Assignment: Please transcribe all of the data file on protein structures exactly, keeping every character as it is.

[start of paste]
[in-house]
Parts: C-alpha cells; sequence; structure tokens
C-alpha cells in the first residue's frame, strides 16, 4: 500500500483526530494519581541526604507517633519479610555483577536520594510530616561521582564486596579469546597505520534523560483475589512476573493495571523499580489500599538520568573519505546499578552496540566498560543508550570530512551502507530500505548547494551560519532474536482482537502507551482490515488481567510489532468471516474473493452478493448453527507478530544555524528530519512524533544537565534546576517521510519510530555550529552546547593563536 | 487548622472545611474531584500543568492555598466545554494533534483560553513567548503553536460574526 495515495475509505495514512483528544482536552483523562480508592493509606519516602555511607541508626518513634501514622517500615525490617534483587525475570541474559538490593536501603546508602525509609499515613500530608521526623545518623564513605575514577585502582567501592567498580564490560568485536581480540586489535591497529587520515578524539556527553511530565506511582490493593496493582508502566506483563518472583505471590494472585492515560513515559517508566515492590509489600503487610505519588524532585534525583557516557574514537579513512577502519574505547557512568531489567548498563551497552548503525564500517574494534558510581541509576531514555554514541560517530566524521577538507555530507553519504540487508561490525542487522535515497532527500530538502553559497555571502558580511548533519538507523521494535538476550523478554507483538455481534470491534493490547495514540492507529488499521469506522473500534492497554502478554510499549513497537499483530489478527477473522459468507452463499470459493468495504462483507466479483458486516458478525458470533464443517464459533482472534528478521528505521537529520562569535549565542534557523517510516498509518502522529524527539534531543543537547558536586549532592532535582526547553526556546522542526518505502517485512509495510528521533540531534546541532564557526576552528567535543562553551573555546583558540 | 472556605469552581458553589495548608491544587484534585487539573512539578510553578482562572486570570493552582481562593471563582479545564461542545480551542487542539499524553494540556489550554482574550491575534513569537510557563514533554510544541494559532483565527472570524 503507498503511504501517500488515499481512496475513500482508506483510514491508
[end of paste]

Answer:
[in-house]
Parts: C-alpha cells; sequence; structure tokens
C-alpha cells in the first residue's frame, strides 16, 4: 500500500483526530494519581541526604507517633519479610555483577536520594510530616561521582564486596579469546597505520534523560483475589512476573493495571523499580489500599538520568573519505546499578552496540566498560543508550570530512551502507530500505548547494551560519532474536482482537502507551482490515488481567510489532468471516474473493452478493448453527507478530544555524528530519512524533544537565534546576517521510519510530555550529552546547593563536 | 487548622472545611474531584500543568492555598466545554494533534483560553513567548503553536460574526 495515495475509505495514512483528544482536552483523562480508592493509606519516602555511607541508626518513634501514622517500615525490617534483587525475570541474559538490593536501603546508602525509609499515613500530608521526623545518623564513605575514577585502582567501592567498580564490560568485536581480540586489535591497529587520515578524539556527553511530565506511582490493593496493582508502566506483563518472583505471590494472585492515560513515559517508566515492590509489600503487610505519588524532585534525583557516557574514537579513512577502519574505547557512568531489567548498563551497552548503525564500517574494534558510581541509576531514555554514541560517530566524521577538507555530507553519504540487508561490525542487522535515497532527500530538502553559497555571502558580511548533519538507523521494535538476550523478554507483538455481534470491534493490547495514540492507529488499521469506522473500534492497554502478554510499549513497537499483530489478527477473522459468507452463499470459493468495504462483507466479483458486516458478525458470533464443517464459533482472534528478521528505521537529520562569535549565542534557523517510516498509518502522529524527539534531543543537547558536586549532592532535582526547553526556546522542526518505502517485512509495510528521533540531534546541532564557526576552528567535543562553551573555546583558540 | 472556605469552581458553589495548608491544587484534585487539573512539578510553578482562572486570570493552582481562593471563582479545564461542545480551542487542539499524553494540556489550554482574550491575534513569537510557563514533554510544541494559532483565527472570524 503507498503511504501517500488515499481512496475513500482508506483510514491508